This interesting article describes how the cost of generic drugs is deliberately kept high to protect the name brand drugs.
Let’s Bring Down the Outrageous Cost of Generic Drugs: New Action Alert!
October 31, 2011
Bill Faloon of the Life Extension Foundation has a great idea. We need to help him sell it to Congress.
Generic drugs are always cheaper than their name brand equivalents, of course. But they’re still ridiculously expensive—especially considering the active ingredients may cost only pennies per day.
What can we do about this? First, allow supplement makers to produce them, a bold idea first proposed by Bill Faloon in 2009. The FDA doesn’t currently allow that. Why not? This is just another example of the FDA trying to defend drug company monopoly profits.
Second, cut through all the needless red tape, also designed to protect patent drug producers. As you will read below, the red tape is inexcusable. Why are human trials needed to reproduce a drug that has already gone through the full FDA approval process?
In general, generic drugs cost way more than they should—if they are available at all—because of a crony capitalist regulatory environment that needs to be completely reformed.
Another major element driving up the cost of generic drugs is bioequivalence testing. If a company wants to manufacture a generic drug, be it a prescription drug like finasteride or an over-the-counter drug like ibuprofen, it must file an Abbreviated New Drug Application (ANDA) with the FDA, even if it is manufactured by others already. The company doesn’t have to perform clinical trials for an ANDA, but it does have to show that it’s biologically similar, or “bioequivalent,” to the original drug. For drugs that are difficult to synthesize, this requirement is important. For most drugs, however, the raw material can be purchased, often from the identical supplier that provides it for the branded drug.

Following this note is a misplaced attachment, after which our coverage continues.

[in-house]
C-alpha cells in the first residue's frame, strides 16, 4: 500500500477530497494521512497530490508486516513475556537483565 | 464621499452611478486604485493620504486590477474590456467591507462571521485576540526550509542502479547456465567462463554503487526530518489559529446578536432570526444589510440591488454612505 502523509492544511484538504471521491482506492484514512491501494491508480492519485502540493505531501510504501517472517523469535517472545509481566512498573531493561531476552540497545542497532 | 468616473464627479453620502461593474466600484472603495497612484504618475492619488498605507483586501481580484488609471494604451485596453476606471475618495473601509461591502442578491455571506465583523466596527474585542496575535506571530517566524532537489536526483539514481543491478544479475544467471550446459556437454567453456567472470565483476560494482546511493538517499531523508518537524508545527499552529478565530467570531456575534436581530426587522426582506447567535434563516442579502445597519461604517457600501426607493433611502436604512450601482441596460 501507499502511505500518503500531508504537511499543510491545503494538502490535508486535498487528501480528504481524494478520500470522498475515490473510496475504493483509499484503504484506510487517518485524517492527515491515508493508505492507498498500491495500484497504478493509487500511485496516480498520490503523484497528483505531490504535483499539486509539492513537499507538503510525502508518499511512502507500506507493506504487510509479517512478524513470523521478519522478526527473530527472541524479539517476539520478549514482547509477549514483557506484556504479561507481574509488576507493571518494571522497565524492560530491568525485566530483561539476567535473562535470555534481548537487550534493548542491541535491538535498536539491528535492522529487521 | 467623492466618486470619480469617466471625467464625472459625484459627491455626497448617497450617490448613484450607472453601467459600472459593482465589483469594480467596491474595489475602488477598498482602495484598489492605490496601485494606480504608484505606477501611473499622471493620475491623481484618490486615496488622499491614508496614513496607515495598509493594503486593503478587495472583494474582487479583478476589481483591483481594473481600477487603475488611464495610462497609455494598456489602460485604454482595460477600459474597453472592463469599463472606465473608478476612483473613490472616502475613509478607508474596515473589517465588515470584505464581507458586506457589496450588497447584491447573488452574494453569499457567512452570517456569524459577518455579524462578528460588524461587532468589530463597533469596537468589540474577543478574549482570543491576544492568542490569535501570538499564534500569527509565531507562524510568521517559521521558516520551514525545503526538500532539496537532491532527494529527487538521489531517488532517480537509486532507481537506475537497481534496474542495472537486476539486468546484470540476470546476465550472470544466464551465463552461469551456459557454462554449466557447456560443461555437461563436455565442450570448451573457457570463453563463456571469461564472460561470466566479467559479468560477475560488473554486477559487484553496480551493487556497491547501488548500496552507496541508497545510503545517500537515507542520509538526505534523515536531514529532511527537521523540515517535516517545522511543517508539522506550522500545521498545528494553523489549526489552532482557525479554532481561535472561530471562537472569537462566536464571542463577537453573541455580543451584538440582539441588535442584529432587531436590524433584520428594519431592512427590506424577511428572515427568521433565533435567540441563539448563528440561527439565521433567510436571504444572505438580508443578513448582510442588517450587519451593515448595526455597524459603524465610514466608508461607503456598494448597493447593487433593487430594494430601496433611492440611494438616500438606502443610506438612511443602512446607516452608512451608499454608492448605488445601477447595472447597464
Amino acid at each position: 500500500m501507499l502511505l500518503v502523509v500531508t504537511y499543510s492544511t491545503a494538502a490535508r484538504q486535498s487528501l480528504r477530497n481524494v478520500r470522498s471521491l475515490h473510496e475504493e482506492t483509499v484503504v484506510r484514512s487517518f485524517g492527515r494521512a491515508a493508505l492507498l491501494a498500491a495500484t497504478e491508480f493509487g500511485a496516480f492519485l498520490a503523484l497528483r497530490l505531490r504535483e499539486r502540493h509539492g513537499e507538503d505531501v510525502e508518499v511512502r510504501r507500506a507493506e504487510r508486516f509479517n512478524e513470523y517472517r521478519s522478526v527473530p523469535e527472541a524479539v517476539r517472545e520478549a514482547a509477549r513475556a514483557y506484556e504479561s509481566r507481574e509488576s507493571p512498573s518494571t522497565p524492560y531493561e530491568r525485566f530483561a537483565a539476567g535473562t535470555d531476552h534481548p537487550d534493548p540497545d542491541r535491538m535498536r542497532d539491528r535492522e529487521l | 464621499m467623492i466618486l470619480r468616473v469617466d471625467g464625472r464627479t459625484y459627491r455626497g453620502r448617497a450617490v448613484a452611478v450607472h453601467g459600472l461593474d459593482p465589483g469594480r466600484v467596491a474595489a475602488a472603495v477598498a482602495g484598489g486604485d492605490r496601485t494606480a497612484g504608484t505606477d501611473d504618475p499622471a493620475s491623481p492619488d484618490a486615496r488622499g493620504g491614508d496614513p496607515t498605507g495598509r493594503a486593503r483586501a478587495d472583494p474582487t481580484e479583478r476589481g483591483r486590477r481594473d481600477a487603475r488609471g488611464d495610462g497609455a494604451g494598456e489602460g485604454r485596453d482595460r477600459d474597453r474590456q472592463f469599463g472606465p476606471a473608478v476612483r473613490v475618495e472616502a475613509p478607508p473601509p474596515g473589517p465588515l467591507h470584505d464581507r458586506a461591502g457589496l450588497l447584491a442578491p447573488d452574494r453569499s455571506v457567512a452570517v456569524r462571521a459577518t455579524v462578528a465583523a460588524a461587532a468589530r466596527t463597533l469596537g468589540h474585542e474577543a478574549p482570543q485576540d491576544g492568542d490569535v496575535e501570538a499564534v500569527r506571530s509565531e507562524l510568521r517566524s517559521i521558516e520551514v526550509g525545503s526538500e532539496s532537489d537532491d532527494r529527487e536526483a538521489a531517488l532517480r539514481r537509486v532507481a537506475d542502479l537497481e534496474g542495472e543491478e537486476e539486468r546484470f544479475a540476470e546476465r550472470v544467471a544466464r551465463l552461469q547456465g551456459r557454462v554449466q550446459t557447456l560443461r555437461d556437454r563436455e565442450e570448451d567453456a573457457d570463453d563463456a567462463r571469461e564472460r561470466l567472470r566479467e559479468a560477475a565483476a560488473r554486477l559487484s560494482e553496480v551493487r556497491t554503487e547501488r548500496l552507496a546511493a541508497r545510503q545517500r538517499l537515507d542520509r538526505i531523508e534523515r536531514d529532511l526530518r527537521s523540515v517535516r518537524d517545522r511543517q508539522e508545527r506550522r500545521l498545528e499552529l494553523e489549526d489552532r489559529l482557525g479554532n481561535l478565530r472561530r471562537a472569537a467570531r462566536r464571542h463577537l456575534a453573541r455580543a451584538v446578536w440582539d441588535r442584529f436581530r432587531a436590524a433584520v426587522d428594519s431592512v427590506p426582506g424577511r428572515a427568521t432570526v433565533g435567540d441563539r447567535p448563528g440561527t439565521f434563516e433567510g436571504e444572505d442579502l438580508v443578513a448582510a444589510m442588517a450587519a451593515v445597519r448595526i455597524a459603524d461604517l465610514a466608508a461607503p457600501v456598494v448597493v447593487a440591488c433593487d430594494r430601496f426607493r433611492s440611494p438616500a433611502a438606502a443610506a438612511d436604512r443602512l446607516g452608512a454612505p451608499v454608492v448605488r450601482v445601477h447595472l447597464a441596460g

To show bioequivalence, the company typically needs to perform human studies that take nearly two years. This can be waived, but it’s up to the FDA.
Some Other Generic Drug Scandals
- Foot-dragging: The FDA’s Office of Generic Drugs currently has an estimated 1,900 different generic medications awaiting action—and the approval time for generic applications has slowed until it averages more than 26 months.
- Name-brand preference: Pharmacy chains get money from drug manufacturers to push their name brands instead of generics. A bill in the previous Congress (HR 5234) would have made transparent exactly how much money the pharmacies are receiving from pharmaceutical companies to promote drugs still under patent, but it died in committee.
- Pay-to-delay: Bayer AG paid rival drug makers nearly $400 million to stay out of the generic Cipro market. By paying competitors to delay their challenges to the patent, they are ensuring an exclusive market for themselves—and the ability to charge whatever they wish.
What We Can Do About This Mess
We can’t really fix this without new legislation, as proposed in 2009 by Bill Faloon. Such a bill should allow supplement companies to produce and sell generic drugs. It should also eliminate the red tape (including human trials) that is needlessly preventing generic competition and thus artificially preserving patent drug profits.
Life Extension is already selling generic drugs through its unique online pharmacy at a fraction of the price available elsewhere. If you need drugs, this is a great resource to know about and take advantage of. But with new legislation, all generics could sell for much less.
Please take action now. Let’s get the ball rolling by contacting our senators and congressional representatives and asking them to fix the generic drug mess.
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